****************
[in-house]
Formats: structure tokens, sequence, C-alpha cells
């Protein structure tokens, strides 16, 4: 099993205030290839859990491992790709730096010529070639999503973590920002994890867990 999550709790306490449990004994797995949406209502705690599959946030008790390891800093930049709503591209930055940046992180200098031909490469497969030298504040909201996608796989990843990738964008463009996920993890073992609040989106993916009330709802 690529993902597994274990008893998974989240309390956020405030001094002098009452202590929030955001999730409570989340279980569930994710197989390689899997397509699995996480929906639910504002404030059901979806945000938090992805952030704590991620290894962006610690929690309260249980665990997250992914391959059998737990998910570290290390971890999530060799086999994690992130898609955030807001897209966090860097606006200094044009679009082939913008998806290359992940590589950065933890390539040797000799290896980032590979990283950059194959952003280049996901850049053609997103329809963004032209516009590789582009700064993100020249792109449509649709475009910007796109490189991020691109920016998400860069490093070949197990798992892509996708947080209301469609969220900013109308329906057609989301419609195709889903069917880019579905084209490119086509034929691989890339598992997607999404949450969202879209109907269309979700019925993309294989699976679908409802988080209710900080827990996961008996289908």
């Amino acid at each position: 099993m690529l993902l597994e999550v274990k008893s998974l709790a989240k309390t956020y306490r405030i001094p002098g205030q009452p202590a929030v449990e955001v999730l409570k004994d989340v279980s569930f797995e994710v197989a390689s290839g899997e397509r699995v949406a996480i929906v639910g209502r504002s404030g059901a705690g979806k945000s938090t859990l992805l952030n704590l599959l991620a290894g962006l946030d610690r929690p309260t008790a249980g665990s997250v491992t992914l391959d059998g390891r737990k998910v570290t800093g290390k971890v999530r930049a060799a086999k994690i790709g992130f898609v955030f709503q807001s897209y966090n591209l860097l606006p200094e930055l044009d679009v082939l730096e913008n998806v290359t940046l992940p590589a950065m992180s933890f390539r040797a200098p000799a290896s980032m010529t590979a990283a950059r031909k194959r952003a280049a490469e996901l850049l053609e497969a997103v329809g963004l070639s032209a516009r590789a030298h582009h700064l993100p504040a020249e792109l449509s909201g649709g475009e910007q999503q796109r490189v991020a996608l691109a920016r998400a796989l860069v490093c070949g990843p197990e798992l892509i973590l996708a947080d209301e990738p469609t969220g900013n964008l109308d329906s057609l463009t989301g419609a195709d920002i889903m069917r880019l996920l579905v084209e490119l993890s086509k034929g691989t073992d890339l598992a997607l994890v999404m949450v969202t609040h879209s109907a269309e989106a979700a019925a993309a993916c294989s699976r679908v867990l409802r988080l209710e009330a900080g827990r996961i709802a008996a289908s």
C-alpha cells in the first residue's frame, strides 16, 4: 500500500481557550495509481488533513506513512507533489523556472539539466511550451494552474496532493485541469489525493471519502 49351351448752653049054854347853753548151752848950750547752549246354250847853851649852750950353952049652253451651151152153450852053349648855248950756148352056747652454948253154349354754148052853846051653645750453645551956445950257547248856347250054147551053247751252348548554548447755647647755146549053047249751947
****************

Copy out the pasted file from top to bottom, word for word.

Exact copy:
[in-house]
Formats: structure tokens, sequence, C-alpha cells
């Protein structure tokens, strides 16, 4: 099993205030290839859990491992790709730096010529070639999503973590920002994890867990 999550709790306490449990004994797995949406209502705690599959946030008790390891800093930049709503591209930055940046992180200098031909490469497969030298504040909201996608796989990843990738964008463009996920993890073992609040989106993916009330709802 690529993902597994274990008893998974989240309390956020405030001094002098009452202590929030955001999730409570989340279980569930994710197989390689899997397509699995996480929906639910504002404030059901979806945000938090992805952030704590991620290894962006610690929690309260249980665990997250992914391959059998737990998910570290290390971890999530060799086999994690992130898609955030807001897209966090860097606006200094044009679009082939913008998806290359992940590589950065933890390539040797000799290896980032590979990283950059194959952003280049996901850049053609997103329809963004032209516009590789582009700064993100020249792109449509649709475009910007796109490189991020691109920016998400860069490093070949197990798992892509996708947080209301469609969220900013109308329906057609989301419609195709889903069917880019579905084209490119086509034929691989890339598992997607999404949450969202879209109907269309979700019925993309294989699976679908409802988080209710900080827990996961008996289908």
């Amino acid at each position: 099993m690529l993902l597994e999550v274990k008893s998974l709790a989240k309390t956020y306490r405030i001094p002098g205030q009452p202590a929030v449990e955001v999730l409570k004994d989340v279980s569930f797995e994710v197989a390689s290839g899997e397509r699995v949406a996480i929906v639910g209502r504002s404030g059901a705690g979806k945000s938090t859990l992805l952030n704590l599959l991620a290894g962006l946030d610690r929690p309260t008790a249980g665990s997250v491992t992914l391959d059998g390891r737990k998910v570290t800093g290390k971890v999530r930049a060799a086999k994690i790709g992130f898609v955030f709503q807001s897209y966090n591209l860097l606006p200094e930055l044009d679009v082939l730096e913008n998806v290359t940046l992940p590589a950065m992180s933890f390539r040797a200098p000799a290896s980032m010529t590979a990283a950059r031909k194959r952003a280049a490469e996901l850049l053609e497969a997103v329809g963004l070639s032209a516009r590789a030298h582009h700064l993100p504040a020249e792109l449509s909201g649709g475009e910007q999503q796109r490189v991020a996608l691109a920016r998400a796989l860069v490093c070949g990843p197990e798992l892509i973590l996708a947080d209301e990738p469609t969220g900013n964008l109308d329906s057609l463009t989301g419609a195709d920002i889903m069917r880019l996920l579905v084209e490119l993890s086509k034929g691989t073992d890339l598992a997607l994890v999404m949450v969202t609040h879209s109907a269309e989106a979700a019925a993309a993916c294989s699976r679908v867990l409802r988080l209710e009330a900080g827990r996961i709802a008996a289908s």
C-alpha cells in the first residue's frame, strides 16, 4: 500500500481557550495509481488533513506513512507533489523556472539539466511550451494552474496532493485541469489525493471519502 49351351448752653049054854347853753548151752848950750547752549246354250847853851649852750950353952049652253451651151152153450852053349648855248950756148352056747652454948253154349354754148052853846051653645750453645551956445950257547248856347250054147551053247751252348548554548447755647647755146549053047249751947